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Viacom, Discovery Communications, and AMC Networks are in talks with four to six pay-TV providers to offer internet TV bundles for customers who aren’t interested in paying for sports, Bloomberg reports.

Talks are ongoing, but the first products to come out of these discussions could launch this year. This is the latest in the slow unbundling of the traditional pay-TV package, which was, for so long, central to the legacy TV business model.

These packages would be cheaper than other internet TV offerings. The two US networks that pay the most to acquire sports rights, ESPN and TNT, not coincidentally had the highest pay-TV carriage fees, $6.10 and $1.50 per subscriber respectively, in 2016.  The proposed sports-free bundles would cost about $20 a month — in line with Sling TV’s $25 a month no-sports package, and about half the price of other entry-levels internet live TV packages from Hulu, YouTube, and PlayStation.

The concept of sports-free skinny bundles is gaining credence in the pay-TV industry. AT&T CEO Randall Stephenson believes a “huge segment” of the would opt for bundles without sports, and he expects a big market for his company’s own sports-free DirecTV Now bundle. Viacom CEO Bob Bakish, meanwhile, has highlighted the success of the sports-free basic bundles offered by British pay-TV provider Sky. He believes a sports-free bundle could yield a 30% profit margin for distributors, as they’d be able to forego expensive carriage fees.

Understandably, sports programmers are likely to retaliate against these new services. Networks like ESPN and TNT generate substantial revenue from affiliate fees and advertising. Becoming unbundled from TV packages makes them vulnerable on both these fronts — giving consumers the choice to opt-out of live sports puts ESPN’s subscriptions and viewership figures at risk. Sports programmers are therefore invested in protecting and preserving the cable bundle, just as ESPN did In 2015 when it sued Verizon for selling a sports-free skinny bundle.

Over the last few years, there’s been much talk about the “death of TV.” However, television is not dying so much as it’s evolving: extending beyond the traditional television screen and broadening to include programming from new sources accessed in new ways.

It’s strikingly evident that more consumers are shifting their media time away from live TV, while opting for services that allow them to watch what they want, when they want. Indeed, we are seeing a migration toward original digital video such as YouTube Originals, SVOD services such as Netflix, and live streaming on social platforms.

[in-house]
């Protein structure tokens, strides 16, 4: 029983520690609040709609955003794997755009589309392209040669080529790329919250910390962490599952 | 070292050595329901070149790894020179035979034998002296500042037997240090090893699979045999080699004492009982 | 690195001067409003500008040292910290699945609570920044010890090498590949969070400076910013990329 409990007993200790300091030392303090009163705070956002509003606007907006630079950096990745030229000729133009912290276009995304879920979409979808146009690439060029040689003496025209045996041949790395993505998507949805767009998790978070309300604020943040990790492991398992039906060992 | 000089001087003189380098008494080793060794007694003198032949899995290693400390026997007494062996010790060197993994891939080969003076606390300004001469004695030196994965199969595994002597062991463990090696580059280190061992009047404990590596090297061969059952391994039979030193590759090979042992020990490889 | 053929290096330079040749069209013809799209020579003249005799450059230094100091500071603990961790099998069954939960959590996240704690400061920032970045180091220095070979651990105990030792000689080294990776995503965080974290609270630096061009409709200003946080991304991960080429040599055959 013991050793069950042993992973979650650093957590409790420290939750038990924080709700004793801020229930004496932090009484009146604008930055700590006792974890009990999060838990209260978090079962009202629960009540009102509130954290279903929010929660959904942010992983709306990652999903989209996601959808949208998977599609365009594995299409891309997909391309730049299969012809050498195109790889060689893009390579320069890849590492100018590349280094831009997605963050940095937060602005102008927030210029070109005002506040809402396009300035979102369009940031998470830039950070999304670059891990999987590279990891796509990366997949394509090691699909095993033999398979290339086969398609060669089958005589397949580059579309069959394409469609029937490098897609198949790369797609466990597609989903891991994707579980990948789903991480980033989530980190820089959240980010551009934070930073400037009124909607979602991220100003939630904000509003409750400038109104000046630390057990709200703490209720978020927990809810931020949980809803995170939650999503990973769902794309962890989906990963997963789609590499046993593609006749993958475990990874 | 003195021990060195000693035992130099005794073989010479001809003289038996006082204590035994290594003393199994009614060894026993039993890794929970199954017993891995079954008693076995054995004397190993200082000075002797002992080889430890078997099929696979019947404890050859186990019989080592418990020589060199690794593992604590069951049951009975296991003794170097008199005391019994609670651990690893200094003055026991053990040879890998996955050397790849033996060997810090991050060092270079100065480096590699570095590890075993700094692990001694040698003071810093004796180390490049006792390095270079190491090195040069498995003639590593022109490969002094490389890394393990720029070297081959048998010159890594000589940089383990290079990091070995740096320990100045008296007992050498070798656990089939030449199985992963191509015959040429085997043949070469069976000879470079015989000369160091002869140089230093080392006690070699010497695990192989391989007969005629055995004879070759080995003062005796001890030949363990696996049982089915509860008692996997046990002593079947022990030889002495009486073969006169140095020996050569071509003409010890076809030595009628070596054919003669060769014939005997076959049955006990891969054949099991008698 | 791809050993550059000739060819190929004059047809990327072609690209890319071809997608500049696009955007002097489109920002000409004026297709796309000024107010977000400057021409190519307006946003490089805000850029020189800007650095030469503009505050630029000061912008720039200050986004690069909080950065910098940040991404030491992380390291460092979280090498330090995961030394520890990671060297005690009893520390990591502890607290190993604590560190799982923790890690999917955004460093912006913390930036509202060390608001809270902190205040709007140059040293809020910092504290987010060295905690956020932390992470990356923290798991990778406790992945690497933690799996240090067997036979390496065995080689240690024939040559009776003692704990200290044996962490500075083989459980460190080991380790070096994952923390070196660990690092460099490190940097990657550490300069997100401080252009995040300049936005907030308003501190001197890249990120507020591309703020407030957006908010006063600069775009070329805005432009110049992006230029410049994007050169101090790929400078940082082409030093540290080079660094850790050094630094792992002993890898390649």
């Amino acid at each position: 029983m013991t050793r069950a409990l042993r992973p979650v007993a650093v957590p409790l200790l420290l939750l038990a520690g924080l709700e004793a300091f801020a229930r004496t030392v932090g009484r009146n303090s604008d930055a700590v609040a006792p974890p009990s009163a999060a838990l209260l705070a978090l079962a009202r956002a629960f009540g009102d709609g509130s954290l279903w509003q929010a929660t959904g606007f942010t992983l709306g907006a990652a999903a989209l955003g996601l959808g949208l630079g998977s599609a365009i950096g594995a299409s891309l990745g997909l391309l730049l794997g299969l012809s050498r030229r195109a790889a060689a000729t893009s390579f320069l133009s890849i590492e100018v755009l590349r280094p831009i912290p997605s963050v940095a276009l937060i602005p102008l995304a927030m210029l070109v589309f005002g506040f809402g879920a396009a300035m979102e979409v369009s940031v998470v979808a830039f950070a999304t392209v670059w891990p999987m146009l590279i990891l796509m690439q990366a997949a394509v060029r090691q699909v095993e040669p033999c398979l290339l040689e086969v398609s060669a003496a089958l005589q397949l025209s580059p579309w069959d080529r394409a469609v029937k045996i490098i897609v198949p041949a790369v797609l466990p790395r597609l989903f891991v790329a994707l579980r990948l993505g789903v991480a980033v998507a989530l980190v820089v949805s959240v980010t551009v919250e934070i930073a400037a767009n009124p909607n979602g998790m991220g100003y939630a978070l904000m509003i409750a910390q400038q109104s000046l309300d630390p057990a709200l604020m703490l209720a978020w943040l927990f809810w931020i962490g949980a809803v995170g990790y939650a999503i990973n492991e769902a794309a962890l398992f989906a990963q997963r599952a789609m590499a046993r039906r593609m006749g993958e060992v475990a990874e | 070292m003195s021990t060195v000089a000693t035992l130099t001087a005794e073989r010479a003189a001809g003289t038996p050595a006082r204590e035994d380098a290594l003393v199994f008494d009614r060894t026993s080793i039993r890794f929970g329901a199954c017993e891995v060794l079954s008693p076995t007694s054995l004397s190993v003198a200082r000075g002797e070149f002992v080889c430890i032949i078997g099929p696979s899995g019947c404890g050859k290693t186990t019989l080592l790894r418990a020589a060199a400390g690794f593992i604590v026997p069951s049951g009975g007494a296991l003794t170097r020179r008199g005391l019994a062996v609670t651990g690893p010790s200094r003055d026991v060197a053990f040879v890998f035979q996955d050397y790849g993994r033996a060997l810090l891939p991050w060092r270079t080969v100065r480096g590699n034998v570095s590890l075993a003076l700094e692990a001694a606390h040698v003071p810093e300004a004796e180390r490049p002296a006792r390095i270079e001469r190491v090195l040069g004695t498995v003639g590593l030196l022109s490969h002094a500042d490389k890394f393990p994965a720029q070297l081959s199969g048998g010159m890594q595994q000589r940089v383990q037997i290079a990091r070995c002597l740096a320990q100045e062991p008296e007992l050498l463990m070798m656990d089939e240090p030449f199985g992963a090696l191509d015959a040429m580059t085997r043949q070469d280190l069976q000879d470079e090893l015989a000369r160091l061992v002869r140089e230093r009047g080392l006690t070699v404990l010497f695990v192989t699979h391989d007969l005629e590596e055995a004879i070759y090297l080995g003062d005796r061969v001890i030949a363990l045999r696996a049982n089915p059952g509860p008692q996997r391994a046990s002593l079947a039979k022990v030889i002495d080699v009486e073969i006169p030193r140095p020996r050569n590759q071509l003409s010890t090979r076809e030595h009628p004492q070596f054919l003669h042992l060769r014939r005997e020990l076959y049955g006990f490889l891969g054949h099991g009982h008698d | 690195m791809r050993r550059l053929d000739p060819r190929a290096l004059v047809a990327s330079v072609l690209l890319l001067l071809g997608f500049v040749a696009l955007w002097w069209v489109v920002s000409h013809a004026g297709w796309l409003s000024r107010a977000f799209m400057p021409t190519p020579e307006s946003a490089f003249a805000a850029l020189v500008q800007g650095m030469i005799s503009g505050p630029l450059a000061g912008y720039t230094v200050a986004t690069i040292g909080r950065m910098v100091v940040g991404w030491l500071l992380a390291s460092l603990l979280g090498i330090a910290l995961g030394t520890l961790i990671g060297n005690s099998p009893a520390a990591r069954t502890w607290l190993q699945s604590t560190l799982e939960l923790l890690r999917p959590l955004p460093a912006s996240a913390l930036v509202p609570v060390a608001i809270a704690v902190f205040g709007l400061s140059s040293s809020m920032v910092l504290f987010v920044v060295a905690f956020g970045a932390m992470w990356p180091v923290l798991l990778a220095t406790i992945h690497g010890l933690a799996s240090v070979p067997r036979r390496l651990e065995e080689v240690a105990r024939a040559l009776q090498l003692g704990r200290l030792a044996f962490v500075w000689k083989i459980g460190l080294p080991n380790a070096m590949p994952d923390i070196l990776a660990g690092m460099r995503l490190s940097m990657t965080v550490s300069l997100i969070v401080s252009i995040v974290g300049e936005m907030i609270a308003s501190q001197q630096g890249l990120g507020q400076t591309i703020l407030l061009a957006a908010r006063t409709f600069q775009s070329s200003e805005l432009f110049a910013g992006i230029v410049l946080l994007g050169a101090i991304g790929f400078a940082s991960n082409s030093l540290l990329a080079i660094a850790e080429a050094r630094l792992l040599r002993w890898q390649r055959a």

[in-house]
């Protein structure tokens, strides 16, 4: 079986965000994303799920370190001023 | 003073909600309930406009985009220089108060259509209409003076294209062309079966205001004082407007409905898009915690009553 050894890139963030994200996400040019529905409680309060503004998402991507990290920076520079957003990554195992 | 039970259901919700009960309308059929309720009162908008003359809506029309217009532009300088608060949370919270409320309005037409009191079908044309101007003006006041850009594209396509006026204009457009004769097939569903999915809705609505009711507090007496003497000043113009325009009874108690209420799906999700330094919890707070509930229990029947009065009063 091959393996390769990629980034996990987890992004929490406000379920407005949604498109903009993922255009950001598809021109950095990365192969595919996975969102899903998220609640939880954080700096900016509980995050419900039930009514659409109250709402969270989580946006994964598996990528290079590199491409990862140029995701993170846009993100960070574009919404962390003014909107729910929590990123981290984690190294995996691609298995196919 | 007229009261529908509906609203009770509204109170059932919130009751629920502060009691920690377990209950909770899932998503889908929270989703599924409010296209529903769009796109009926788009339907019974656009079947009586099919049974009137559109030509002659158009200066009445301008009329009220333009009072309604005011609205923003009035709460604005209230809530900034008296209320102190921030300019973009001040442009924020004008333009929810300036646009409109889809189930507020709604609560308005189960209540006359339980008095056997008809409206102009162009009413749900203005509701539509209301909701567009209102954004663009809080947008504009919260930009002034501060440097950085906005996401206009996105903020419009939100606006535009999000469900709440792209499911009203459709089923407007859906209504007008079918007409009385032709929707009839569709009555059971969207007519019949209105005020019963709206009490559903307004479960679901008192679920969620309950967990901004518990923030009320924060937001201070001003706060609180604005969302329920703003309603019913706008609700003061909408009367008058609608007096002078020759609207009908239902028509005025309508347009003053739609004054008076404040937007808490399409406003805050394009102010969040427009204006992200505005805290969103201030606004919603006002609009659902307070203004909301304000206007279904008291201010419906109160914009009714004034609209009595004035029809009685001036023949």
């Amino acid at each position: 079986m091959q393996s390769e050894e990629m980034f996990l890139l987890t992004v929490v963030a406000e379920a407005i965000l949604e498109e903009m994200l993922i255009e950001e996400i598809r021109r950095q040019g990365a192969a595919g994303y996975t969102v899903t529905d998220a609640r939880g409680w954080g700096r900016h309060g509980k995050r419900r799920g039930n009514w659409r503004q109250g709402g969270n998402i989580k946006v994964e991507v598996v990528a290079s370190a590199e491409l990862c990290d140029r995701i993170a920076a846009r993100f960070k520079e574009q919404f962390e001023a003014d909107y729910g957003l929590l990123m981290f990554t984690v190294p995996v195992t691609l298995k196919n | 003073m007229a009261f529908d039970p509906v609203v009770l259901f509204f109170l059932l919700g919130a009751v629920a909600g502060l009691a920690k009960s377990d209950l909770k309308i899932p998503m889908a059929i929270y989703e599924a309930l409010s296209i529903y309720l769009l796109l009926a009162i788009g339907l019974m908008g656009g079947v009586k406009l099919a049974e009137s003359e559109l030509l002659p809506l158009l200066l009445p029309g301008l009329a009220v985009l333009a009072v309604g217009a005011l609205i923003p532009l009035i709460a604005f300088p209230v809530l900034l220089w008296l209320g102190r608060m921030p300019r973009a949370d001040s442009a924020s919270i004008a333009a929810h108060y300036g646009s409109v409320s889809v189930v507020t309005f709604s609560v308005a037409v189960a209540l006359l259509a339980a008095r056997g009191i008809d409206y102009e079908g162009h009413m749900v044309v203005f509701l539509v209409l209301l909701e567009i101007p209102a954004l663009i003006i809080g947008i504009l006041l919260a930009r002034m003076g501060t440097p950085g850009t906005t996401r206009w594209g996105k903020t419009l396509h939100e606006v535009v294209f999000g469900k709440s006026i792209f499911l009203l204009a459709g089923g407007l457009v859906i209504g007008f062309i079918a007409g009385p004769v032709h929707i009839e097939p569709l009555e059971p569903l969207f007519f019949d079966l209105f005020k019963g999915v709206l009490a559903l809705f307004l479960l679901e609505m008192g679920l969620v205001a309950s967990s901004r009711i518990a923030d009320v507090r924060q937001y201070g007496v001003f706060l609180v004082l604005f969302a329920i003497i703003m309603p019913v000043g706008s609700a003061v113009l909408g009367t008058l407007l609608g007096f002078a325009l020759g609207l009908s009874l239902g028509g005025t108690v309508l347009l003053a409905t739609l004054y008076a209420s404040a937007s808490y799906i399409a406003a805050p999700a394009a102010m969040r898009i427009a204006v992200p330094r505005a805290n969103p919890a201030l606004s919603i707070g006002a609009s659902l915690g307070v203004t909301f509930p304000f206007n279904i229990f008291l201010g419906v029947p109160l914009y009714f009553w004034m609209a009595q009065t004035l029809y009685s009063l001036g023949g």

However, not all is lost for legacy media companies. Amid this rapidly shifting TV landscape, traditional media companies are making moves across a number of different fronts — trying out new distribution channels, creating new types of programming aimed at a mobile-first audience, and partnering with innovate digital media companies. In addition, cable providers have begun offering alternatives for consumers who may no longer be willing to pay for a full TV package.

Dylan Mortensen, senior research analyst for BI Intelligence, has compiled a detailed report on the future of TV that looks at how TV viewer, subscriber, and advertising trends are shifting, and where and what audiences are watching as they turn away from traditional TV.

Here are some key points from the report:

  • Increased competition from digital services like Netflix and Hulu as well as new hardware to access content are shifting consumers’ attention away from live TV programming.
  • Across the board, the numbers for live TV are bad. US adults are watching traditional TV on average 18 minutes fewer per day versus two years ago, a drop of 6%. In keeping with this, cable subscriptions are down, and TV ad revenue is stagnant.
  • People are consuming more media content than ever before, but how they’re doing so is changing. Half of US TV households now subscribe to SVOD services, like Netflix, Amazon, and Hulu, and viewing of original digital video content is on the rise.
  • Legacy TV companies are recognizing these shifts and beginning to pivot their business models to keep pace with the changes. They are launching branded apps and sites to move their programming beyond the TV glass, distributing on social platforms to reach massive, young audiences, and forming partnerships with digital media brands to create new content.
  • The TV ad industry is also taking a cue from digital. Programmatic TV ad buying represented just 4% (or $2.5 billion) of US TV ad budgets in 2015 but is expected to grow to 17% ($10 billion) by 2019. Meanwhile, networks are also developing branded TV content, similar to publishers’ push into sponsored content.

In full, the report:

  • Outlines the shift in consumer viewing habits, specifically the younger generation.
  • Explores the rise of subscription streaming services and the importance of original digital video content.
  • Breaks down ways in which legacy media companies are shifting their content and advertising strategies.
  • And Discusses new technology that will more effectively measure audiences across screens and platforms.

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